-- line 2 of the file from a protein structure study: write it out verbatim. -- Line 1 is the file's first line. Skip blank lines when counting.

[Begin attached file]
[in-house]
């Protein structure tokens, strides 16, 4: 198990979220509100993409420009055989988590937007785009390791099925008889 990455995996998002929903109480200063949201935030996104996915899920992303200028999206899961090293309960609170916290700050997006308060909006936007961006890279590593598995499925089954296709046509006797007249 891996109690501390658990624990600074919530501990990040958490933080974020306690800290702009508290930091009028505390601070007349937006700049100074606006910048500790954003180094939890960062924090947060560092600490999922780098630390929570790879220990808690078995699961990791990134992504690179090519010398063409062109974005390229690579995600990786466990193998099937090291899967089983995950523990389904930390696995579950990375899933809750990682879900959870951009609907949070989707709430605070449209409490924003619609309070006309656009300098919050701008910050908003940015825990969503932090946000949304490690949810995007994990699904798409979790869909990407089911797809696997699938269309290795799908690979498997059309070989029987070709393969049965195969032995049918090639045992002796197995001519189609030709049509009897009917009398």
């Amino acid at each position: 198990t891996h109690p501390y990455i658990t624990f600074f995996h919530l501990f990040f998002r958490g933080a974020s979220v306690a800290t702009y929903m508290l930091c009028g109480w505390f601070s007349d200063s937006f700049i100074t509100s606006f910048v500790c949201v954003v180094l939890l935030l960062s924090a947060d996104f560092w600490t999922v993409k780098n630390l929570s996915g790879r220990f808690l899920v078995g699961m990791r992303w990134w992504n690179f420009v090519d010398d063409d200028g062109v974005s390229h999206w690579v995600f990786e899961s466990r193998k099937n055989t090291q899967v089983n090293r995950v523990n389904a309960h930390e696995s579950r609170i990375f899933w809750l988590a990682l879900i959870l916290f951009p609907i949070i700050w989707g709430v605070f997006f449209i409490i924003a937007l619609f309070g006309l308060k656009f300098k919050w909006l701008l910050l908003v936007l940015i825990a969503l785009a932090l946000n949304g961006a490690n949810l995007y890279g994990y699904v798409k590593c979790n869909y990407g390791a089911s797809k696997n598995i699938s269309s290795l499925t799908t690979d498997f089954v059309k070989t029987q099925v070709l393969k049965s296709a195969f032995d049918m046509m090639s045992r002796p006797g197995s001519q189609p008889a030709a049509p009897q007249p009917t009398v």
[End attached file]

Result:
């Protein structure tokens, strides 16, 4: 198990979220509100993409420009055989988590937007785009390791099925008889 990455995996998002929903109480200063949201935030996104996915899920992303200028999206899961090293309960609170916290700050997006308060909006936007961006890279590593598995499925089954296709046509006797007249 891996109690501390658990624990600074919530501990990040958490933080974020306690800290702009508290930091009028505390601070007349937006700049100074606006910048500790954003180094939890960062924090947060560092600490999922780098630390929570790879220990808690078995699961990791990134992504690179090519010398063409062109974005390229690579995600990786466990193998099937090291899967089983995950523990389904930390696995579950990375899933809750990682879900959870951009609907949070989707709430605070449209409490924003619609309070006309656009300098919050701008910050908003940015825990969503932090946000949304490690949810995007994990699904798409979790869909990407089911797809696997699938269309290795799908690979498997059309070989029987070709393969049965195969032995049918090639045992002796197995001519189609030709049509009897009917009398």